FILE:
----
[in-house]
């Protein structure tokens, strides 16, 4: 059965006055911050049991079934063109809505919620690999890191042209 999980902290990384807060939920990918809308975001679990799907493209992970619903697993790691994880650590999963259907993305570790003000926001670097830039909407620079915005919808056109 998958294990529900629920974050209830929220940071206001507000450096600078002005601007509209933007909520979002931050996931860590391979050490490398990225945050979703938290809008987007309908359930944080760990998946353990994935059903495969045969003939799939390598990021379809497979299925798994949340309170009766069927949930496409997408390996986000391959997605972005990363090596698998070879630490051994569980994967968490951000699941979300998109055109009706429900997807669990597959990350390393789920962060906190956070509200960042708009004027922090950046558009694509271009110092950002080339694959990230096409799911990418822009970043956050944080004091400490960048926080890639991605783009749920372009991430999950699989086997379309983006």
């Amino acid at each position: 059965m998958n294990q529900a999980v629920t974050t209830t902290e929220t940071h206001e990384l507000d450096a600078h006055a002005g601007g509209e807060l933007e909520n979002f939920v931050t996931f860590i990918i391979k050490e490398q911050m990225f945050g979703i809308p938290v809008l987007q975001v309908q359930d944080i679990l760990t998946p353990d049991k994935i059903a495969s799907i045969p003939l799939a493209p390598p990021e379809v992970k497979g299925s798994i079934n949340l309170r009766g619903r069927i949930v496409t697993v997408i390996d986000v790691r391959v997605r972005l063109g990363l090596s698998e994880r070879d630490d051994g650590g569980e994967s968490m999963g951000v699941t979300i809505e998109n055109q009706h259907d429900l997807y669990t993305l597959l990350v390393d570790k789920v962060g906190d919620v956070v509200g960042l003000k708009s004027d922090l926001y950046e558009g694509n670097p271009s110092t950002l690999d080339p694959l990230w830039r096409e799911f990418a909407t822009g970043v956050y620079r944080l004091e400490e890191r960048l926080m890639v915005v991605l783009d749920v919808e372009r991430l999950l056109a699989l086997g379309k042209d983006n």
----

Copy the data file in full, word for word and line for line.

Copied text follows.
[in-house]
């Protein structure tokens, strides 16, 4: 059965006055911050049991079934063109809505919620690999890191042209 999980902290990384807060939920990918809308975001679990799907493209992970619903697993790691994880650590999963259907993305570790003000926001670097830039909407620079915005919808056109 998958294990529900629920974050209830929220940071206001507000450096600078002005601007509209933007909520979002931050996931860590391979050490490398990225945050979703938290809008987007309908359930944080760990998946353990994935059903495969045969003939799939390598990021379809497979299925798994949340309170009766069927949930496409997408390996986000391959997605972005990363090596698998070879630490051994569980994967968490951000699941979300998109055109009706429900997807669990597959990350390393789920962060906190956070509200960042708009004027922090950046558009694509271009110092950002080339694959990230096409799911990418822009970043956050944080004091400490960048926080890639991605783009749920372009991430999950699989086997379309983006």
């Amino acid at each position: 059965m998958n294990q529900a999980v629920t974050t209830t902290e929220t940071h206001e990384l507000d450096a600078h006055a002005g601007g509209e807060l933007e909520n979002f939920v931050t996931f860590i990918i391979k050490e490398q911050m990225f945050g979703i809308p938290v809008l987007q975001v309908q359930d944080i679990l760990t998946p353990d049991k994935i059903a495969s799907i045969p003939l799939a493209p390598p990021e379809v992970k497979g299925s798994i079934n949340l309170r009766g619903r069927i949930v496409t697993v997408i390996d986000v790691r391959v997605r972005l063109g990363l090596s698998e994880r070879d630490d051994g650590g569980e994967s968490m999963g951000v699941t979300i809505e998109n055109q009706h259907d429900l997807y669990t993305l597959l990350v390393d570790k789920v962060g906190d919620v956070v509200g960042l003000k708009s004027d922090l926001y950046e558009g694509n670097p271009s110092t950002l690999d080339p694959l990230w830039r096409e799911f990418a909407t822009g970043v956050y620079r944080l004091e400490e890191r960048l926080m890639v915005v991605l783009d749920v919808e372009r991430l999950l056109a699989l086997g379309k042209d983006n």